BOSTON – Researchers are telling doctors that prescribing exercise can lessen age-related declines in brain structure.
A study on cardiorespiratory fitness form Boston University School of Medicine was published in the Annals of Clinical and Translational Neurology, and is the first to prove a relationship between fitness and brain structure in older adults – but not in younger adults.
The study compared adults 18-31 with a secondary group aged 55-82 who took MRIs of their brains and measured the fitness of their cardiorespiratory condition while they exercised on a treadmill.
What was found was a positive link between cardiorespiratory fitness and structural integrity of white matter fiber bundles in the brains of the older adults, while no such association was observed in the younger group.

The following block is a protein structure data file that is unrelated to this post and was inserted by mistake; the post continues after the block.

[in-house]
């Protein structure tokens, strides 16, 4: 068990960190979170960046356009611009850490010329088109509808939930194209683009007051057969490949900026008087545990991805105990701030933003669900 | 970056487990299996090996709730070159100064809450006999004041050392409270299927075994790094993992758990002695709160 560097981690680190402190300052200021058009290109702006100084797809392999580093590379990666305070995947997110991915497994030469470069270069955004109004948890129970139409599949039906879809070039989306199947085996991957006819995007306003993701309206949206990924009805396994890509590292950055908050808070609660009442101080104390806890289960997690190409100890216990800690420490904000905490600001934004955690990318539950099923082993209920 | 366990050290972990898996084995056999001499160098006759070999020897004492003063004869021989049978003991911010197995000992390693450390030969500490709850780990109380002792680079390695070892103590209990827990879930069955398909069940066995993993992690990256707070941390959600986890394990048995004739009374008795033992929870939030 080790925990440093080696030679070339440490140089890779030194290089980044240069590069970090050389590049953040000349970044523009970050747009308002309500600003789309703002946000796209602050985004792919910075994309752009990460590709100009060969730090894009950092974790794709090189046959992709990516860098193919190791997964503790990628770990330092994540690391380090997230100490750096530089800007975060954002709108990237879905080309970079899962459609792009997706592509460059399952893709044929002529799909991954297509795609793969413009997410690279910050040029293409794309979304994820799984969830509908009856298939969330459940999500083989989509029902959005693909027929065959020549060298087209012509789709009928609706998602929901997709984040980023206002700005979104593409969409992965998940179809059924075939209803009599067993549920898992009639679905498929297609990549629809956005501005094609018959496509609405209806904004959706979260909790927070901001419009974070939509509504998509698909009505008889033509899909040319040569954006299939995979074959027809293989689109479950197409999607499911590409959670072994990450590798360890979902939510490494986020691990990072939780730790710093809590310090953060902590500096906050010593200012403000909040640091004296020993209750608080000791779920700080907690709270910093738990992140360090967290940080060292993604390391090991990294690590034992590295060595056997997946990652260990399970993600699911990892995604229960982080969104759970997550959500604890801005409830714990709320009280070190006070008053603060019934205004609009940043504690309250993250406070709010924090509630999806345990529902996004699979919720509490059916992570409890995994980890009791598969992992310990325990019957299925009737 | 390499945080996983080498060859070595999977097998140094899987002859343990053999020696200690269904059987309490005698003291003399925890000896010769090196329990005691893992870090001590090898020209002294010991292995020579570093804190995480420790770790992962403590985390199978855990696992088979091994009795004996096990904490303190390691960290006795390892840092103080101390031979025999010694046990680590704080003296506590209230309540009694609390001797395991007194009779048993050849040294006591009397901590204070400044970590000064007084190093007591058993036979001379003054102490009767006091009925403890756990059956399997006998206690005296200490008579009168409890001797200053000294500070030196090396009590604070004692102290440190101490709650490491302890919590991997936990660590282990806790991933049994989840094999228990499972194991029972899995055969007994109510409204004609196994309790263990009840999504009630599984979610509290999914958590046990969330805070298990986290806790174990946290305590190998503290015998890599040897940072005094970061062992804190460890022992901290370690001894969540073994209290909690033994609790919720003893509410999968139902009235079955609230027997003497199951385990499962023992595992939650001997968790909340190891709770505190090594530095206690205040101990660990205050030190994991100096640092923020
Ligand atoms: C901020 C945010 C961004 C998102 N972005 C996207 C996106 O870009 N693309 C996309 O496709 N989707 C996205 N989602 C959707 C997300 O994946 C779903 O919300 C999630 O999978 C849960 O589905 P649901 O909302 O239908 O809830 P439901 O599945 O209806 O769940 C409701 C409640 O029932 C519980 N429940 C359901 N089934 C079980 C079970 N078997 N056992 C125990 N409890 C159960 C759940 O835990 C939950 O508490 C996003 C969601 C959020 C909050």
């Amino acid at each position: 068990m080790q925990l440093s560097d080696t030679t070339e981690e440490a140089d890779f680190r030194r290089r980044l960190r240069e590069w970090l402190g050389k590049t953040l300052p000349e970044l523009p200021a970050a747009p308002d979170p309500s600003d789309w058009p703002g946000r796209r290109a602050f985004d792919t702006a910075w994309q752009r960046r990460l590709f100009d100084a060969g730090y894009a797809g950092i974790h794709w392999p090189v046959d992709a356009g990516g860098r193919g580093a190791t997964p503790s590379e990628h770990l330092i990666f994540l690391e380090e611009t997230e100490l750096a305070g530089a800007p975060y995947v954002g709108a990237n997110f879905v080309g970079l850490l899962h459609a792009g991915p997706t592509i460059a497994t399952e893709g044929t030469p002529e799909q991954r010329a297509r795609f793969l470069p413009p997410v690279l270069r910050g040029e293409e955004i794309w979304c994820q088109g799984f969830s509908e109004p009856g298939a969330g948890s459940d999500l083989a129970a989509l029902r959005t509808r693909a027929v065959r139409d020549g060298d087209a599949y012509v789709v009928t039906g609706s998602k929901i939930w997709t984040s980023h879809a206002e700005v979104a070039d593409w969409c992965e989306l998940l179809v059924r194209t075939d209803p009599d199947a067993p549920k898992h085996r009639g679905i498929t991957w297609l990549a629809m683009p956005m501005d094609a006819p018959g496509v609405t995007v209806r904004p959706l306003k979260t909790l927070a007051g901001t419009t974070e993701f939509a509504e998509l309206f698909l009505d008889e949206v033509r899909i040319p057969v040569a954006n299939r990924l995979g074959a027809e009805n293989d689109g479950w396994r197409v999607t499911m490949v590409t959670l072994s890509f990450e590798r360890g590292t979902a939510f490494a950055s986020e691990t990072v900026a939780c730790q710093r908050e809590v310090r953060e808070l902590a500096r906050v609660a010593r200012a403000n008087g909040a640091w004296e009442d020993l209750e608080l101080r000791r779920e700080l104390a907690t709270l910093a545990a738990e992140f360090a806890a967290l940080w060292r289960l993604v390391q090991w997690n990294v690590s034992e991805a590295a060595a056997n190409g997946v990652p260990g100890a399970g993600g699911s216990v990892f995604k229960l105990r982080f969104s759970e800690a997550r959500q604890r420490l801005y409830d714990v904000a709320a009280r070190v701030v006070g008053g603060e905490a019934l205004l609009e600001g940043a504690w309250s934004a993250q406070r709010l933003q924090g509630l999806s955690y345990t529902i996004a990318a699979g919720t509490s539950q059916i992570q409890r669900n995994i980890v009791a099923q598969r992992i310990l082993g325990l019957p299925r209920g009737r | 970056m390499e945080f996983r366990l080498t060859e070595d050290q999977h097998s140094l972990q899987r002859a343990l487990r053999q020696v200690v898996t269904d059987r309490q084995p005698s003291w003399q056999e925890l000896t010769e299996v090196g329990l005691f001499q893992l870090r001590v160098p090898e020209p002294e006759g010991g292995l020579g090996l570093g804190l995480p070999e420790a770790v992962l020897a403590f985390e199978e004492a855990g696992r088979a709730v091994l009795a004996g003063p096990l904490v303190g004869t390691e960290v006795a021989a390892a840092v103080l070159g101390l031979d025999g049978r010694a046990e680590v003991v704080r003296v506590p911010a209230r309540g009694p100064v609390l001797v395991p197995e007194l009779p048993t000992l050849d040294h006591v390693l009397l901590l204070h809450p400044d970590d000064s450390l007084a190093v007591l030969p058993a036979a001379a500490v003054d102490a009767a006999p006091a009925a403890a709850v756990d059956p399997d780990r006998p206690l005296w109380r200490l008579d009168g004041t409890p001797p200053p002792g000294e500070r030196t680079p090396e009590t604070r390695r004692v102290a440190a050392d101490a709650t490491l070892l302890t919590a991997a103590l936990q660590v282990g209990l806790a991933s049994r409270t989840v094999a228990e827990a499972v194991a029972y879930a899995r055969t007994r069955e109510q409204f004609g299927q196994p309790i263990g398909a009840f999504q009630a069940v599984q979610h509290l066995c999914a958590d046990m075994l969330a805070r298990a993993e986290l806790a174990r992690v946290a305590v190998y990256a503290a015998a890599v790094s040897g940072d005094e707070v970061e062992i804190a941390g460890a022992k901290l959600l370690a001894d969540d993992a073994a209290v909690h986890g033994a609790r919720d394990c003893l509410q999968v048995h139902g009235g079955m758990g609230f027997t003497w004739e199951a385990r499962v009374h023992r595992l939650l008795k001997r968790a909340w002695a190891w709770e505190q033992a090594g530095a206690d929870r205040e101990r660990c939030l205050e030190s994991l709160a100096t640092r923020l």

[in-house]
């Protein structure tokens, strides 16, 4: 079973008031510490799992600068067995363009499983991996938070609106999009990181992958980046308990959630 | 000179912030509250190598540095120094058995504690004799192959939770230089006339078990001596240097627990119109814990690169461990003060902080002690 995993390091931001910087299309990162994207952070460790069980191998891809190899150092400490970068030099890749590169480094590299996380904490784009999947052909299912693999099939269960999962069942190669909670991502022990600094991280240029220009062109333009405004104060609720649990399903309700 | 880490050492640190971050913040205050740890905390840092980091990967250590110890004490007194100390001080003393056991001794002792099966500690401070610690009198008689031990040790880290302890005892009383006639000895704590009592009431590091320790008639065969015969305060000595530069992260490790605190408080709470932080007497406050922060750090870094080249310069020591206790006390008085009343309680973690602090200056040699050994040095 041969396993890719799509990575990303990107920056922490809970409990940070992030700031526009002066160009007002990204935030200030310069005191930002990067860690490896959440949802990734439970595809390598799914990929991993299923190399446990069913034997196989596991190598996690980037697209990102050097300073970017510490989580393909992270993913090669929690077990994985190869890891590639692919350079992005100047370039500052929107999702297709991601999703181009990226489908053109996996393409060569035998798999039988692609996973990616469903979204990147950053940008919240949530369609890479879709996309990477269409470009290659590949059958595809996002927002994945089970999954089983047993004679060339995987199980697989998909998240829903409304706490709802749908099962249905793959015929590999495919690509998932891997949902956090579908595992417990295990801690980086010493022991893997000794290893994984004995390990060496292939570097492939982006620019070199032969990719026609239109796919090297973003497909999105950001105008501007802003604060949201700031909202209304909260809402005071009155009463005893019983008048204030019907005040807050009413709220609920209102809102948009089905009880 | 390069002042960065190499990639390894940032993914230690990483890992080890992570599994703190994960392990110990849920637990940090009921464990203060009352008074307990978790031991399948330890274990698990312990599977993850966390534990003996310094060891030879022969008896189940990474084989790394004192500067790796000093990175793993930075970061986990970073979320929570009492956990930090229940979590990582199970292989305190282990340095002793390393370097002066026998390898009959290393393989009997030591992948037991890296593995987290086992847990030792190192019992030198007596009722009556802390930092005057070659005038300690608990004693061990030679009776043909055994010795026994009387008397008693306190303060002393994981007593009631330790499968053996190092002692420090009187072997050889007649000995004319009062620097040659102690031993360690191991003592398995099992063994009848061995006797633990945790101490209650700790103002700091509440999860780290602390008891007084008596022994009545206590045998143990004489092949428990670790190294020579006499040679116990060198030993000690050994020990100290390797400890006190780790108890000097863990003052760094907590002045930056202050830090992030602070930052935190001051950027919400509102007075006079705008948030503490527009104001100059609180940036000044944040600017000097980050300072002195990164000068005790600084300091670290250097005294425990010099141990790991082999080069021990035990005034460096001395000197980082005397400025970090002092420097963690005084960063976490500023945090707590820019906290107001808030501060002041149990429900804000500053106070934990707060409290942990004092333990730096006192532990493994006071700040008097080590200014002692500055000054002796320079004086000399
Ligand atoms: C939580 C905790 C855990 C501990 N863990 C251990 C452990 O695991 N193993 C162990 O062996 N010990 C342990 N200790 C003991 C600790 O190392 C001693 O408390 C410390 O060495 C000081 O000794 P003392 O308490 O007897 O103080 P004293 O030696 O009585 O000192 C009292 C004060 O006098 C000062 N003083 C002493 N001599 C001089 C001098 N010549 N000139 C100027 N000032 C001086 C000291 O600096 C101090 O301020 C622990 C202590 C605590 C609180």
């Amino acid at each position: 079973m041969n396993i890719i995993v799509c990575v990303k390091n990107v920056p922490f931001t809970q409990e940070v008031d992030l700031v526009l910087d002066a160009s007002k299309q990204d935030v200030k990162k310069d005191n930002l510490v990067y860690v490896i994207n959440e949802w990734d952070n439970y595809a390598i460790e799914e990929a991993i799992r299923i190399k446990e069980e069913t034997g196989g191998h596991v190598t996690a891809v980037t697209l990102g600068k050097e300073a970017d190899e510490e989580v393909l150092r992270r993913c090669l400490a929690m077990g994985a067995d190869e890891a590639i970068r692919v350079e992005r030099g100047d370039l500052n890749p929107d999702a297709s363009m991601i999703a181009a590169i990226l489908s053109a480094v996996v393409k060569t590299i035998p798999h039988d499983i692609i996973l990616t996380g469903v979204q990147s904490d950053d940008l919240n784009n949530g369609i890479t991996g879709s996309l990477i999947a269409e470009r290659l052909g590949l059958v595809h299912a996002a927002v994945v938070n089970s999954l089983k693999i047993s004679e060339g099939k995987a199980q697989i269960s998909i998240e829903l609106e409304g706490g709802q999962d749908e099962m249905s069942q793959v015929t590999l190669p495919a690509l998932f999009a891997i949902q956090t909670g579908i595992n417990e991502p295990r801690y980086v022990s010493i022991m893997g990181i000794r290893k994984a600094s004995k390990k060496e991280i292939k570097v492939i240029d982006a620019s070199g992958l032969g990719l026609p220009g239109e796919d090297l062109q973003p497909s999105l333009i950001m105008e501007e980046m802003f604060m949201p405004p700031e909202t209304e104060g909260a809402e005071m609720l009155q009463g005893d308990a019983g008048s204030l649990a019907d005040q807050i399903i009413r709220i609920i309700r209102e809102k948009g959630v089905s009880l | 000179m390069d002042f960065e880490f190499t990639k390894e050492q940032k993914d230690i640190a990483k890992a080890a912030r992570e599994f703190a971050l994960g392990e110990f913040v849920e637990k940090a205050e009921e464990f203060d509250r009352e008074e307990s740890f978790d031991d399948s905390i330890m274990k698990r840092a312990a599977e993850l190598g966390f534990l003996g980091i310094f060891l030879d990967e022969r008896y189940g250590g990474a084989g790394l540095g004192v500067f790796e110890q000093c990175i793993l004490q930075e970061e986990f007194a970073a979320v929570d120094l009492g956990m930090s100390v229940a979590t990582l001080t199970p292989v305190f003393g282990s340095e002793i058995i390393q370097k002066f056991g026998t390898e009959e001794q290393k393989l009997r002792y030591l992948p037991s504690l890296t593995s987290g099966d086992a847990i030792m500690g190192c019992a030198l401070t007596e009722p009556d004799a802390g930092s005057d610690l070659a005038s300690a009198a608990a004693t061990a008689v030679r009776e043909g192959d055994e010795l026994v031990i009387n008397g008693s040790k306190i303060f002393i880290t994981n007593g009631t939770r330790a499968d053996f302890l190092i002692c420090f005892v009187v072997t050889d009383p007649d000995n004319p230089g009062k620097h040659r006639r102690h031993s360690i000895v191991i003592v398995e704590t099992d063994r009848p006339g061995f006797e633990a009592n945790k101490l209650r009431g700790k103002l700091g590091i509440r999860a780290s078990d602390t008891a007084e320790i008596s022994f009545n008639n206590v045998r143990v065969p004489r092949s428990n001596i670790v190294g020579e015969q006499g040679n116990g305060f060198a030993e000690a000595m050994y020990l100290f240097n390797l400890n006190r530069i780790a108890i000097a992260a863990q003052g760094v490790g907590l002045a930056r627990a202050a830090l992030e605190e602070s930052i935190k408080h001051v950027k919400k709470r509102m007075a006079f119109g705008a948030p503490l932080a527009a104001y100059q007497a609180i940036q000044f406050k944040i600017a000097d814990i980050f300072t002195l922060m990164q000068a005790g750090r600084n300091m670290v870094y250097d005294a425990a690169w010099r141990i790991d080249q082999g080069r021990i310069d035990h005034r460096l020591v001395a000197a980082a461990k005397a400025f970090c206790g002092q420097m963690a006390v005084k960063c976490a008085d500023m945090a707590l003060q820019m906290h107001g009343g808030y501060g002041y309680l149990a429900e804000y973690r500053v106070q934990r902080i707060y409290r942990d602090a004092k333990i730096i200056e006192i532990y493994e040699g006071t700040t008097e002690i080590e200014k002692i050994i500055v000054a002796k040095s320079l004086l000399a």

The researchers are saying simple exercise such as walking can improve quality of life by delaying cognitive decline while prolonging independent function.
The exercise also improves mood, they said.
The study concludes that additional research is needed to track changes in fitness and brain structure over time, as well as to clarify the impact of specific exercise programs like strength, aerobic or combined training along with frequency, intensity, duration of exercises on white matter microstructure.